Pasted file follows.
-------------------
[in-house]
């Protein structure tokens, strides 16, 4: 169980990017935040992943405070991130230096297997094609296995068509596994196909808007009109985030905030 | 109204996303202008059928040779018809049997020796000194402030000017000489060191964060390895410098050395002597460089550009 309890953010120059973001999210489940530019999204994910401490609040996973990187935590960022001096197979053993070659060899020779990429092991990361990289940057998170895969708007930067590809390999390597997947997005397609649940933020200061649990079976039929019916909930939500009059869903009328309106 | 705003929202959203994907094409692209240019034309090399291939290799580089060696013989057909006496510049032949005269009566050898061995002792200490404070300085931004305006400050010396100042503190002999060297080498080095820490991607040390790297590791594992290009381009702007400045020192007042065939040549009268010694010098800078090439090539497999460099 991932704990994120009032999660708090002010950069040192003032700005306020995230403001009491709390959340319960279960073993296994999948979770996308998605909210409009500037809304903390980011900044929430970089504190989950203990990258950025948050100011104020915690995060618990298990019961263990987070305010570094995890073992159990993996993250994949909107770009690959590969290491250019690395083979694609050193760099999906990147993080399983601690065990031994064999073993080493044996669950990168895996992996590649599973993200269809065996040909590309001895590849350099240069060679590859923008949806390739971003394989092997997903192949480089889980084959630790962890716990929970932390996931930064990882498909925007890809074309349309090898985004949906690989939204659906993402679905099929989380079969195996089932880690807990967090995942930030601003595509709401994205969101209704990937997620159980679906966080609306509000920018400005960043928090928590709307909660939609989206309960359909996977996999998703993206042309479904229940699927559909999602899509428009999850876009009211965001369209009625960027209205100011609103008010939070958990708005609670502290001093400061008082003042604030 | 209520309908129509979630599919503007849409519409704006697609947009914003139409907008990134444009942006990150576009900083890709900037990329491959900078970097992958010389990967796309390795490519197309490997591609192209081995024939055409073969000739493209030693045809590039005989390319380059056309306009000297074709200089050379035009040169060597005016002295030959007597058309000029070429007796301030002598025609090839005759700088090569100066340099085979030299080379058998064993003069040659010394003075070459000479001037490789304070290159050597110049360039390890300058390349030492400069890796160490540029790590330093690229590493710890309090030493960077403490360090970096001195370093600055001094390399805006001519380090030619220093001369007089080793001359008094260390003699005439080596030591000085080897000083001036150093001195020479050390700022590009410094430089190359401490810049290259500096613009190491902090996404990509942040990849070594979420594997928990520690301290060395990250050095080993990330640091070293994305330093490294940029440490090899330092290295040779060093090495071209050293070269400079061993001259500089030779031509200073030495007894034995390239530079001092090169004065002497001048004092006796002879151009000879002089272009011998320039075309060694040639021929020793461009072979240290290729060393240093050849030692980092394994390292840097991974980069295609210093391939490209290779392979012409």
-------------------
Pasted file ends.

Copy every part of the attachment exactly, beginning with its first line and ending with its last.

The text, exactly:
[in-house]
């Protein structure tokens, strides 16, 4: 169980990017935040992943405070991130230096297997094609296995068509596994196909808007009109985030905030 | 109204996303202008059928040779018809049997020796000194402030000017000489060191964060390895410098050395002597460089550009 309890953010120059973001999210489940530019999204994910401490609040996973990187935590960022001096197979053993070659060899020779990429092991990361990289940057998170895969708007930067590809390999390597997947997005397609649940933020200061649990079976039929019916909930939500009059869903009328309106 | 705003929202959203994907094409692209240019034309090399291939290799580089060696013989057909006496510049032949005269009566050898061995002792200490404070300085931004305006400050010396100042503190002999060297080498080095820490991607040390790297590791594992290009381009702007400045020192007042065939040549009268010694010098800078090439090539497999460099 991932704990994120009032999660708090002010950069040192003032700005306020995230403001009491709390959340319960279960073993296994999948979770996308998605909210409009500037809304903390980011900044929430970089504190989950203990990258950025948050100011104020915690995060618990298990019961263990987070305010570094995890073992159990993996993250994949909107770009690959590969290491250019690395083979694609050193760099999906990147993080399983601690065990031994064999073993080493044996669950990168895996992996590649599973993200269809065996040909590309001895590849350099240069060679590859923008949806390739971003394989092997997903192949480089889980084959630790962890716990929970932390996931930064990882498909925007890809074309349309090898985004949906690989939204659906993402679905099929989380079969195996089932880690807990967090995942930030601003595509709401994205969101209704990937997620159980679906966080609306509000920018400005960043928090928590709307909660939609989206309960359909996977996999998703993206042309479904229940699927559909999602899509428009999850876009009211965001369209009625960027209205100011609103008010939070958990708005609670502290001093400061008082003042604030 | 209520309908129509979630599919503007849409519409704006697609947009914003139409907008990134444009942006990150576009900083890709900037990329491959900078970097992958010389990967796309390795490519197309490997591609192209081995024939055409073969000739493209030693045809590039005989390319380059056309306009000297074709200089050379035009040169060597005016002295030959007597058309000029070429007796301030002598025609090839005759700088090569100066340099085979030299080379058998064993003069040659010394003075070459000479001037490789304070290159050597110049360039390890300058390349030492400069890796160490540029790590330093690229590493710890309090030493960077403490360090970096001195370093600055001094390399805006001519380090030619220093001369007089080793001359008094260390003699005439080596030591000085080897000083001036150093001195020479050390700022590009410094430089190359401490810049290259500096613009190491902090996404990509942040990849070594979420594997928990520690301290060395990250050095080993990330640091070293994305330093490294940029440490090899330092290295040779060093090495071209050293070269400079061993001259500089030779031509200073030495007894034995390239530079001092090169004065002497001048004092006796002879151009000879002089272009011998320039075309060694040639021929020793461009072979240290290729060393240093050849030692980092394994390292840097991974980069295609210093391939490209290779392979012409």